but i do think that if you raise these questions, the debates will happen. don't give up, but instead plant the seeds of discussion. be a voice that opens the questions we all care about, even if we don't know it yet. the climbing community will thank you for it.

Micah Bryan Humphrey said...

I definitely think it's worth it. Whether it's worth it to you or not is certainly a different question. I look forward to your posts when they do come out and derive a lot of 'things' from them (introspection, motivation, individuality to be just a few). My vote would be to keep going but I also don't have a family, a demanding career, and a training/climbing schedule on top of it all. Your perspective is one I value Peter. Hope to keep reading and learning.

Micah Bryan Humphrey said...

With all of that being said, what's the goal here? I've noticed that the trend in blogging lately is to, well, not blog :) Which I personally find sad, but maybe I'm part of an ever-shrinking community. I depend on online blogs or journals for my information or opinions but maybe I need to 'evolve' like the rest of the technocrats in my generation. I just don't know what the next step is (or am too lazy to try and find out). Tweeting? Reddit? Tumblr? FB? Instagram? None of these forums seem to capture the depth and personal attention required to address topics that you are fond of bringing up. Yet, if the audience is waning, who are we, in the end, blogging for? If our questions go unanswered, or our message does not inspire new readers to engage, then it does become a lesson in futility, right? But maybe not.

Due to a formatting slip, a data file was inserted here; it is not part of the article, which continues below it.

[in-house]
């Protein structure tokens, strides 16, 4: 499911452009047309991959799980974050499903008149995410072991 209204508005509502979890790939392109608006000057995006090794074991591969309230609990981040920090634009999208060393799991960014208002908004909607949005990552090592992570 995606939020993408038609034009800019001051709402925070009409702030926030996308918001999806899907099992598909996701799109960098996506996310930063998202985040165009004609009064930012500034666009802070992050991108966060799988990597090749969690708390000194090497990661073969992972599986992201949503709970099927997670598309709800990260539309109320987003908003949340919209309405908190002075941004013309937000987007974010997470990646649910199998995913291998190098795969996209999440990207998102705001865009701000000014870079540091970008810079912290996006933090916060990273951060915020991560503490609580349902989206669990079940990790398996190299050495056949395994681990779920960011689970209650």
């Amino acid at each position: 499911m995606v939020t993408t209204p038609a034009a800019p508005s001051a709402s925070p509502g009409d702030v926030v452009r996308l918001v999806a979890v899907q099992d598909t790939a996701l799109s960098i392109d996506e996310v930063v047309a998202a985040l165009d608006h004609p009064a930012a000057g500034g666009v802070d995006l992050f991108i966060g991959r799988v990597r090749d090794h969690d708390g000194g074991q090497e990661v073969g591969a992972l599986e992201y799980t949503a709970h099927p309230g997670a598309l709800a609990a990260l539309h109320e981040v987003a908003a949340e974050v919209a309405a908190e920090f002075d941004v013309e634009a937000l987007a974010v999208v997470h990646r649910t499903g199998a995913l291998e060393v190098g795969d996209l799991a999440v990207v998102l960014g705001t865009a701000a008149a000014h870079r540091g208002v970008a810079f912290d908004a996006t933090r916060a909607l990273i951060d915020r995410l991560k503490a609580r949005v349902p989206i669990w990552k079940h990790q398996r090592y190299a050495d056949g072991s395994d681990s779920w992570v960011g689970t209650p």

Unknown said...

As someone who maintains (or used to?) a largely polemical and admittedly at times rant-filled blog, I could not possibly agree more with what you've said here. My blog also currently suffers from a similar malaise, but given the fact that my readership likely numbers under two dozen on a good day it's often hard for me to justify crafting posts that may or may not even be read. Promoting my long, often critical posts on social media just doesn't seem to affect the quality or quantity of discussion either.

I believe it's largely because of the situation you've described here, wherein critical writing and, more ominously still, critical thinking, are becoming more and more heretical to this notion of "positivity at all costs". I think you've hit it squarely that saving face now often trumps having discussions that, while difficult, would ultimately yield better understanding of issues. Further, it even seems that the more well-reasoned something is and especially if it takes longer than two sentences to effect said reasoning, the worse it seems to fare, especially in the online world. A you've said, the power of capitalism plays a strong role as do ever-shrinking attention spans, the latter probably being largely the result of the former's inexorable influence.

If it makes any difference, I'm one person who wants to both read and write more contentious prose about climbing. I'm sure there are more of us out there, people for whom the discussion still matters and perhaps more importantly who still believe there are things that warrant discussion. There are still a few of us out here who haven't yet succumbed to the "just go climbing" platitude, which I liken to saying "simply enjoy the ride but don't ask where it goes".

In any case, you may have inspired me to write in my blog for the first time in 6 months. It's hard to say what determines whether it's worthwhile, but generally simply hearing that one or two people enjoy my writing helps steel my resolve; hopefully it's the same for you, because I've always enjoyed your blog.